“If I knew where poems came from, I’d go there.” —Michael Longley
Below are some of my favorite #longreads that fall under the umbrella of “the lives of the poets.” Each is paired with a favorite poem by the poet in question. Quite a few of these stories are personal, not just about the poet, but about the authors of the pieces themselves. Which is unsurprising, especially because, as Billy Collins put it in a 2001 Globe and Mail piece: “You don’t read poetry to find out about the poet, you read poetry to find out about yourself.”
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David Berman is perhaps best known for his work with the indie-rock band Silver Jews, but his poetry is a thing to behold, as accessible as it is awesome (in the true sense of the word). Beller’s piece, a “tribute to the free-associating genius of the Silver Jews,” delves not just into the beauty of Berman’s free-association, but also his Judaism, his place in the New York literary scene of the 1990s, and his public pain.
The details of poet Frank Stanford’s life are as labyrinth-like as his most famous work, an epic poem titled, “The Battlefield Where The Moon Says I Love You.” His life was in many ways a series of contradictions: his childhood was divided between the privilege of an upper-crust Memphis family and summers deep in the Mississippi Delta; he was a backwoods outsider who maintained correspondence with poets ranging from Thomas Lux to Allen Ginsberg; and posthumously, he is both little-known and a cult figure in American letters. In seeking to unravel the man behind the myth, Ehrenreich heads deep into the lost roads of Arkansas: the result is a haunting and vivid portrait of both Stanford’s life and his own quest.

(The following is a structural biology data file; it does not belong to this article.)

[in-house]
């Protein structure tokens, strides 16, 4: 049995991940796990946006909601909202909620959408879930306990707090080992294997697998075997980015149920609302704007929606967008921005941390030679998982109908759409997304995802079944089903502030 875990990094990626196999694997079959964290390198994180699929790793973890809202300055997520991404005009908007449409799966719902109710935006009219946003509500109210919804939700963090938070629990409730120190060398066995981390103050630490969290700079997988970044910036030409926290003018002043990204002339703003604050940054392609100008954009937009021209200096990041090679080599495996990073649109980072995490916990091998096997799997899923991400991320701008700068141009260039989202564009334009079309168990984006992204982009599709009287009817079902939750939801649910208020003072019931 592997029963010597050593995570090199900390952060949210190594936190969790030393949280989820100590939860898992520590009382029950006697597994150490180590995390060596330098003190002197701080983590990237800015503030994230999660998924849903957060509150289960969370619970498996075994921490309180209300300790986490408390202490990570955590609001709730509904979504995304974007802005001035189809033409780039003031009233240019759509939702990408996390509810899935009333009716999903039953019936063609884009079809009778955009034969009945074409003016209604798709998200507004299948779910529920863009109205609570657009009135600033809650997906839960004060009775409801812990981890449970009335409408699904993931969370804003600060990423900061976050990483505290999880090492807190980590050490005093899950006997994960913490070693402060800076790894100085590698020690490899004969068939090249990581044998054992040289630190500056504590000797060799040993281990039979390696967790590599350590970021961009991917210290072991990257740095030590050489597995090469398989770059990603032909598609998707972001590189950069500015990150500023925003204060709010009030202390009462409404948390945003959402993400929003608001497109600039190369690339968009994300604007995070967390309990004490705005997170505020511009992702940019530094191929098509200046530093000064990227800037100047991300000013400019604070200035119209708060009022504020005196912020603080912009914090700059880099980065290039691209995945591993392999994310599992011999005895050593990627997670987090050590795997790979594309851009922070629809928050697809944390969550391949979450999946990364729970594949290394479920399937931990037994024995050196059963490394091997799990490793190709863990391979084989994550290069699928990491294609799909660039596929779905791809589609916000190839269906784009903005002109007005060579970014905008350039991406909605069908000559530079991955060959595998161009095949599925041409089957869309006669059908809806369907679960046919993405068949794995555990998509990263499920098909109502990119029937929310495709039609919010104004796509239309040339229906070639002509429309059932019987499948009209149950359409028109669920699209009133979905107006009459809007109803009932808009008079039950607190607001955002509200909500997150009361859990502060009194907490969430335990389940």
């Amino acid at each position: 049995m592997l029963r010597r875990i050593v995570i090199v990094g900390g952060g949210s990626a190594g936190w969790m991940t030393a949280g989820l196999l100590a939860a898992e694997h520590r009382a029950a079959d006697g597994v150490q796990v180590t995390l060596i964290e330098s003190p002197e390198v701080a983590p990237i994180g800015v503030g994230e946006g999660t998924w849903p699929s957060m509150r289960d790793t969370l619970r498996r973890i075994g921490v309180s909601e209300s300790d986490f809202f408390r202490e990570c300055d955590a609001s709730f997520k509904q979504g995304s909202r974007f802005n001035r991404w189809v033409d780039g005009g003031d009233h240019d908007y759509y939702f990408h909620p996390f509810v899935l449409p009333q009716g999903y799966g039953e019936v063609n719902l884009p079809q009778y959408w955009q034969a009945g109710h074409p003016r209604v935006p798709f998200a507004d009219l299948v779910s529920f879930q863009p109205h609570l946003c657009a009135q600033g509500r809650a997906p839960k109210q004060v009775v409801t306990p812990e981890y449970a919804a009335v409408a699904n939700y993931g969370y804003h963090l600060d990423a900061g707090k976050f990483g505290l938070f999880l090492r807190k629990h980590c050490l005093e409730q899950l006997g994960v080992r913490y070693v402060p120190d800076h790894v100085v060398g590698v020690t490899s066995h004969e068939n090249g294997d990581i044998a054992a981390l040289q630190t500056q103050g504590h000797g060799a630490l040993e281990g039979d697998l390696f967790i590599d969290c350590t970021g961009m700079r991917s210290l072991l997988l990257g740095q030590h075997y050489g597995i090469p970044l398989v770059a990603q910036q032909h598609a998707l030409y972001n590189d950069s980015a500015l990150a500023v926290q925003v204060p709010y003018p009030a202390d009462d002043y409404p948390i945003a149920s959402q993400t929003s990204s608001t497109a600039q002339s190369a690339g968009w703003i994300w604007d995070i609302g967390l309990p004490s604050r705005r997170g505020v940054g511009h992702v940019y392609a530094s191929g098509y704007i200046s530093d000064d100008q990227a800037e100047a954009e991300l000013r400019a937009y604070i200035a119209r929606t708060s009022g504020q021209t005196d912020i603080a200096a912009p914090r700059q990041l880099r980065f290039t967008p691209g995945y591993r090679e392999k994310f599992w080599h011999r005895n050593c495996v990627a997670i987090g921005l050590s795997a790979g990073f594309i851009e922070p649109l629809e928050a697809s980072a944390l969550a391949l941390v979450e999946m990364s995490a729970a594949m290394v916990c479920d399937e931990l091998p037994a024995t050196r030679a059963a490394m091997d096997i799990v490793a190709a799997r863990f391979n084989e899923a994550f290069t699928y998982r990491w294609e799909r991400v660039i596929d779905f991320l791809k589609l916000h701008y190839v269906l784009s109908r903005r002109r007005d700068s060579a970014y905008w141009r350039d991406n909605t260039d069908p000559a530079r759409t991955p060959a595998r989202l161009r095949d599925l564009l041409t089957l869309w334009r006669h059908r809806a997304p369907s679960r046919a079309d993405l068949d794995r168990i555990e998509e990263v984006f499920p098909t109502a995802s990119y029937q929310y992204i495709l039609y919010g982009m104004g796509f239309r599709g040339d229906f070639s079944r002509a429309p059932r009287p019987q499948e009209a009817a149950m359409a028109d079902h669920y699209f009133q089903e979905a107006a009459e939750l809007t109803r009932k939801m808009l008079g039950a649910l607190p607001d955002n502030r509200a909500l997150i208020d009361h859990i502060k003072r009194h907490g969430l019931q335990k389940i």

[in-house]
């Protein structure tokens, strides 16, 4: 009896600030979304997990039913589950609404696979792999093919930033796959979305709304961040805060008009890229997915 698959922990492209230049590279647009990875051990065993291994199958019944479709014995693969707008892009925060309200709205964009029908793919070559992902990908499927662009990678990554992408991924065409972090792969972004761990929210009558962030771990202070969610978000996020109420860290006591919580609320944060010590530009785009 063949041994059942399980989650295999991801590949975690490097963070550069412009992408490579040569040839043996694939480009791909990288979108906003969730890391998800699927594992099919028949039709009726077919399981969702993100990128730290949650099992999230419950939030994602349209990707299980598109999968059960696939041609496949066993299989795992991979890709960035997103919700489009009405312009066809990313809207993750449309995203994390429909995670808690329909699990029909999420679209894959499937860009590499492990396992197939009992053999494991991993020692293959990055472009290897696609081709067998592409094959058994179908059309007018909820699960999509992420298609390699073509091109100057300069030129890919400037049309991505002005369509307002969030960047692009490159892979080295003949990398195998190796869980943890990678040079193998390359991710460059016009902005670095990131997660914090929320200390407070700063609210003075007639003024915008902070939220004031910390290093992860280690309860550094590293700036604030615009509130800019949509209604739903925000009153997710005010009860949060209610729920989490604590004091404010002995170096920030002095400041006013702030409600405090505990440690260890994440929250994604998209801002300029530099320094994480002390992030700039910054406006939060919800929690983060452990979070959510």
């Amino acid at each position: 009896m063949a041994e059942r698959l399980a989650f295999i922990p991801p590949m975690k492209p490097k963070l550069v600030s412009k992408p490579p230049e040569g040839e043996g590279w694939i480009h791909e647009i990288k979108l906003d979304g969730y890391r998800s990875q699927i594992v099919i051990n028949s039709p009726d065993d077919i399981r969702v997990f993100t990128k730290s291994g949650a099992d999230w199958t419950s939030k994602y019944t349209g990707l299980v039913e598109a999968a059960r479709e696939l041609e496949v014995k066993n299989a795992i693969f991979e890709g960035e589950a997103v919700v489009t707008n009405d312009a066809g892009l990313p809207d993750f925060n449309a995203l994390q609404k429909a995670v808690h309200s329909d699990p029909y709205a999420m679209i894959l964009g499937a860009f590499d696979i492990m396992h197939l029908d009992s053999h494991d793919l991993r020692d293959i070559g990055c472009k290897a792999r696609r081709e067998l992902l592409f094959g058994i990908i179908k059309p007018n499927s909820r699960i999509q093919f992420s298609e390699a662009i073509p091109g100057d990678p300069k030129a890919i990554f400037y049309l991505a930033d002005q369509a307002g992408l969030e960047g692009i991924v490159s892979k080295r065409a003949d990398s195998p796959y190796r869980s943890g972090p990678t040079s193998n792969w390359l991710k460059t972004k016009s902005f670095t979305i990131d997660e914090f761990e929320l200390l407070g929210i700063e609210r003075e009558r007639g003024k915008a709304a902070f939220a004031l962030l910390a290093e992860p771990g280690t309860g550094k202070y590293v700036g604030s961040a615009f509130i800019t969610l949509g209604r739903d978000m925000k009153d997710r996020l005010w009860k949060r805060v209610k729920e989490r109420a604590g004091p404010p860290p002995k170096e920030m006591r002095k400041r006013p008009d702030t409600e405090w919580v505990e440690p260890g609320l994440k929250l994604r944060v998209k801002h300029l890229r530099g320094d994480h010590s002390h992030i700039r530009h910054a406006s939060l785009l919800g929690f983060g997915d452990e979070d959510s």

Dana Goodyear’s profile of Gary Snyder provides a rich rendering of the Beat poet, Buddhist, and California mountain man.
It is likely that if you have made it this far down the list you already know a fair amount about Sylvia Plath, but what makes this piece interesting is Elizabeth Hardwick’s take on her, and her lovely, clear-eyed prose. Hardwick, who co-founded the New York Review of Books, was herself no stranger to the lives of poets, having spent 23 years married to Robert Lowell. It is also—maybe—of interest that the same girls who fall mercilessly hard for Plath at 16 and 21 and often discover Hardwick with a similar fervor a few years down the road (myself included).
Widely considered one of the most important 20th century American poets, Lowell’s biographer called him “the poet-historian of our time.” Parker’s piece examines a much more personal history, that of Lowell’s relationship with her father, painter Frank Parker.